So far we have only discussed the primary outcome, but what about other outcomes included in the study? The study found that planned obstetric births were much more likely to have complicating conditions identified at the start of labour (19.5% versus 5.1% of homebirths; these are listed at the bottom of table 1). Next, regarding interventions during pregnancy, there were striking differences among birth settings. Key differences are summarized in the table below. Planned homebirths were more likely to have a “normal birth” (defined as a birth without induction, epidural or spinal analgesia, general anaesthesia, forceps or ventouse delivery, c-section, or episiotomy) than planned obstetric births (87.9% versus 57.6% among all women; 89% vs. 66% among births with no complications at the start of labour). Among planned obstetric births, 25.6% of women did not initiate breastfeeding, while this was true for only 11.5% of planned homebirths (table 8.4 here). Keep in mind that there were no differences in the primary outcomes in the entire population, despite these other differences. For women prioritising a “natural” birth, it is considerably less likely to happen if planning an obstetric birth.

Obstetric

Homebirth

Freestanding midwife unit

Alongside midwife unit

Spontaneous vertex birth [“Normal”]

73.8

92.8*

90.7*

85.9*

Vaginal breech birth

0.2

0.4

0.4*

0.2

Ventouse delivery

8.1

2.0*

2.7*

4.8*

Forceps delivery

6.8

2.1*

2.9*

4.7

Intrapartum caesarean section [“C-section”]

11.1

2.8*

3.5*

4.4*

Syntocinon augmentation

23.5

5.4*

7.1*

10.3*

Immersion in water for pain relief

9.1

33.3*

45.7*

30.2*

Epidural or spinal analgesia

30.7

8.3*

10.6*

10.6*

General anaesthesia

1.5

0.5

0.5

0.6

No active management of 3rd stage

6.1

31.3*

22.1*

14.1*

Episiotomy

19.3

5.4*

8.6*

13.1*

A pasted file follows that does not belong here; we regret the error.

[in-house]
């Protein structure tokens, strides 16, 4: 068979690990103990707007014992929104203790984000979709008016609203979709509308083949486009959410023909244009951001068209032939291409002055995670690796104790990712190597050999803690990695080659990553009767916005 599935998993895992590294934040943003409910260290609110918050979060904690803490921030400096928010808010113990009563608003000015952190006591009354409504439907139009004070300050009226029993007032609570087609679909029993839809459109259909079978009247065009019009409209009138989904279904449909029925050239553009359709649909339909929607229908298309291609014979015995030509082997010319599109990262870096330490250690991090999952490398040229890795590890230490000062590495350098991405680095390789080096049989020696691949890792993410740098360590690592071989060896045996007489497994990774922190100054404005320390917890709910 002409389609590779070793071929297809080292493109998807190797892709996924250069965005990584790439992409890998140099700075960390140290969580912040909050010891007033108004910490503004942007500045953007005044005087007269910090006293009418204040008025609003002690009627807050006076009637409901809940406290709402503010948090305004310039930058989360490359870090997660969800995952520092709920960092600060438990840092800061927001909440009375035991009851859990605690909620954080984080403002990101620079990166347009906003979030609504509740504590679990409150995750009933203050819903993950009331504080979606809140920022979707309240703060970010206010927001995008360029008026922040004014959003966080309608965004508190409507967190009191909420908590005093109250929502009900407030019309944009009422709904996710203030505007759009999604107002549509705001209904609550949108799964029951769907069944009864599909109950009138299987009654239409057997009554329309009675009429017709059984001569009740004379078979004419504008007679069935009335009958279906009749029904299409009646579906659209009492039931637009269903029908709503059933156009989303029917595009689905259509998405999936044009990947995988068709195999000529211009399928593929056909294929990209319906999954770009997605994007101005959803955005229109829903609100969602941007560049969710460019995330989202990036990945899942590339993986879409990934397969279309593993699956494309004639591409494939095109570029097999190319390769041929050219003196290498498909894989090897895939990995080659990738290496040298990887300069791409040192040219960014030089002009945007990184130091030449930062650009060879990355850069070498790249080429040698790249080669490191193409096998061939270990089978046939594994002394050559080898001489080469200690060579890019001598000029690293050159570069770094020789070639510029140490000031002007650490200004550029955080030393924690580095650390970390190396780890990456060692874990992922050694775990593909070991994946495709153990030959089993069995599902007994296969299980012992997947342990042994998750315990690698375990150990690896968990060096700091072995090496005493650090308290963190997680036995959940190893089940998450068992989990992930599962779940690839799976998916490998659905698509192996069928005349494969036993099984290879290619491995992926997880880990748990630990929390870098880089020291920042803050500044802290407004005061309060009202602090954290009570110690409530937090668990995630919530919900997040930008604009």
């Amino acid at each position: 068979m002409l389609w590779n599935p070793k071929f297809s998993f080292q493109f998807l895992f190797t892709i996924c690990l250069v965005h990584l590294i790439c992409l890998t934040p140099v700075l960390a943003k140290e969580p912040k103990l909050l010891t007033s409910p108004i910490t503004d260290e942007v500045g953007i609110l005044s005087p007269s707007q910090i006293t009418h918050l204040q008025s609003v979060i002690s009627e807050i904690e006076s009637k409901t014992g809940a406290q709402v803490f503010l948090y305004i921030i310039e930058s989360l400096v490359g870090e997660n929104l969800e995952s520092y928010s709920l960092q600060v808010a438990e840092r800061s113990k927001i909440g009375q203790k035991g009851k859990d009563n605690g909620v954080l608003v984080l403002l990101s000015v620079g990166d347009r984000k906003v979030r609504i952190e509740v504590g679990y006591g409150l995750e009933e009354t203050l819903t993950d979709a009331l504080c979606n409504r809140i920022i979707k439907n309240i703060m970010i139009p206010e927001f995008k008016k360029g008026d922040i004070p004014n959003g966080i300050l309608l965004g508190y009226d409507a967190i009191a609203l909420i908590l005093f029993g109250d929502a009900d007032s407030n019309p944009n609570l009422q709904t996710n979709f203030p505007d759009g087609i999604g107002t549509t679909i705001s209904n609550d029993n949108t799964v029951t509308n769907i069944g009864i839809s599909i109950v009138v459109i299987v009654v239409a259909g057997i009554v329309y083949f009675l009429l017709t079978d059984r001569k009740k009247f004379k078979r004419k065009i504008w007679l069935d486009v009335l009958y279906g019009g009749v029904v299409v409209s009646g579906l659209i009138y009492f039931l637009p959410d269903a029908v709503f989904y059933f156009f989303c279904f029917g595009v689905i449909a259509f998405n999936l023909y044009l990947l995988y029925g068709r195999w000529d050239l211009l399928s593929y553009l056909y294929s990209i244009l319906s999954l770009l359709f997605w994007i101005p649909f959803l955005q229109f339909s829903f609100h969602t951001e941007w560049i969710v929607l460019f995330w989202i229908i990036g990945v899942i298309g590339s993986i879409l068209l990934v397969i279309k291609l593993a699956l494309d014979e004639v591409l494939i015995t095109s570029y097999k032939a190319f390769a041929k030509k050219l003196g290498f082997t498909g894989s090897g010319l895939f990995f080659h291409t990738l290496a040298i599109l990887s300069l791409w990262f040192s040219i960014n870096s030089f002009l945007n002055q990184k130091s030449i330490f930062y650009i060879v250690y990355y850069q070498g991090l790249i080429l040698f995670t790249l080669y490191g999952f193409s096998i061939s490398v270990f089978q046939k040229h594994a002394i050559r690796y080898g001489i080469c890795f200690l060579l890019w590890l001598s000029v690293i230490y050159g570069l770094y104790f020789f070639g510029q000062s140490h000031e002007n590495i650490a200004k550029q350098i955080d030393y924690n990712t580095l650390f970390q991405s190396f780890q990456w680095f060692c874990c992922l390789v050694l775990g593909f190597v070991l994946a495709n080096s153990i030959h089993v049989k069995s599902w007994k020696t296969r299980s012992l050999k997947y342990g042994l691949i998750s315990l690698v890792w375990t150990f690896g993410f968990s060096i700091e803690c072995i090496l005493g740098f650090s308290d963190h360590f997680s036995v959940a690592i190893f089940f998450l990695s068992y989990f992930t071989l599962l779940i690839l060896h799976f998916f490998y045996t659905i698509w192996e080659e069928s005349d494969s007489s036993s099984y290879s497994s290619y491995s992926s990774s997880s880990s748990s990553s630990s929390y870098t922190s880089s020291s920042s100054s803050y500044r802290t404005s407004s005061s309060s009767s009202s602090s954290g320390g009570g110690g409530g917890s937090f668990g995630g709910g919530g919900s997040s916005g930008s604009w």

* Under the null hypothesis of no difference from a planned obstetric birth, we would expect a difference this or more extreme to occur by chance less than 5% of the time **What is the impact of defining the exposure as “planned place of birth” instead of “actual place of birth”?** The authors note this was a strength of the study, though at first glance this may seem somewhat at odds with a primary outcome “designed to capture outcomes that may be related to the quality of intrapartum [during birth] care…” However, focusing on planned place of birth prevents the authors from inadvertently stacking the deck against obstetric deliveries. This could happen because many women who plan a birth outside of the hospital wind up in the hospital to give birth anyway. This was certainly true in this study, which found that among all women planning a home birth, 21% of them wound up transferring to the hospital immediately before (14.2%) or after delivery (6.2%). These figures were notably higher among women giving birth for the first time, with 45% of them transferring into the hospital. Giving figures by actual place of birth would make hospitals appear riskier if those transfers were disproportionately due to complications during labour that in turn increased the risk of the primary outcome. Even though this was an appropriate thing to do, we still need to interpret the results in light of this definition of exposure. However, the published research paper (or [supplementary data](http://www.bmj.com/highwire/filestream/545009/field_highwire_adjunct_files/0)) doesn’t provide outcome information specifically for women planning a homebirth who wound up transferring to hospital, which is unfortunate. This is actually another reason why it was important to look at planned birth place rather than actual birth place, i.e. the option to transfer into an obstetric unit is an integral part any safe homebirth service – and the entire process must be judged as a whole. Regardless, some important questions remain unanswered: How many of the planned homebirths that had complications or interventions during labour actually occurred in an obstetric unit? Maybe the differences between homebirth and obstetric units with regards to intrapartum complications and interventions are even larger than apparent in this study? What are the figures for nulliparous planned homebirths that didn’t need to transfer? Do women who transfer into obstetric care have outcomes and interventions that are similar to planned obstetric births? Are they worse? Is it possible that a disproportionate number of outcomes among planned homebirths were due to events that occurred during obstetric care after transfer? This is a valid question, but seems unlikely since obstetric birth is very safe according to this study. Conversely, one might also ask how many poor outcomes were avoided among planned homebirths by transferring into the obstetric unit, but in some ways this is a moot question because there will never be NHS provided homebirth without the ability to transfer into obstetric care. **Conclusions** First I would like to make it clear that this was a very well conducted study, and any apparent criticisms are really just a function of how difficult it is to answer these kinds of questions (is homebirth safe?) in a scientifically robust way. I also think it’s important, in light of how the research has been misrepresented in some places, to quote the authors’ conclusions before adding my own thoughts: > Our results support a policy of offering healthy nulliparous and multiparous women with low risk pregnancies a choice of birth setting. Adverse perinatal outcomes are uncommon in all settings, while interventions during labour and birth are much less common for births planned in non-obstetric unit settings. For nulliparous women, there is some evidence that planning birth at home is associated with a higher risk of an adverse perinatal outcome. A substantial proportion of women having their first baby who plan to give birth in a non-obstetric unit setting are transferred to an obstetric unit. I think this is a very reasonable conclusion and summary of their results. One thing that stood out for me were the considerable differences in maternal outcomes and complications among planned birth places, which contrasted with the relatively small differences with respect to the primary outcome. Should this lead us to question the benefit of higher levels of intervention? Another was how different the first births were overall (which is not surprising as some of my own research concerns [firstborns and obesity risk](http://www.ncbi.nlm.nih.gov/pmc/articles/PMC2908417/pdf/nihms158686.pdf)). There were more bad outcomes among nulliparous pregnancies regardless of the place of birth (5.3/1000 events vs. 3.1/1000 for multiparous pregnancies). Furthermore, first births planned at home were much more likely to transfer to obstetric care than other births (45% vs. 12%). Also, the level of intervention seen in nulliparous homebirths (much of which presumably takes place after transfer) was much higher than multiparous homebirths (see [table 8.6](http://www.bmj.com/highwire/filestream/545009/field_highwire_adjunct_files/0)). So what it is about first births that makes them different? While there is certainly a biological element at play (giving birth is, on average, biologically easier after the first one), what seems overlooked is the impact of uncertainly – the unknown. I am a father of one, and I can assure you that I will be much less freaked out about the next birth. I think my wife would say the same. Stress, fear, etc. – these things cannot be good for healthy birth outcomes, and perhaps this helps explain some of the increased risk of first births. And what about health care providers? Do they approach first births differently? Do they approach homebirths differently? Not all midwives have the same level of training and experience with homebirths. Not all obstetricians are equally supportive of homebirth. Could apprehension about homebirth among care providers interact with the natural, parental stress and fear associated with first births to create a particularly risky situation? If so, it seems to me that the solution, at least partly, lies in more training and normalizing of the homebirth experience – not simply their elimination as an option for first time mums.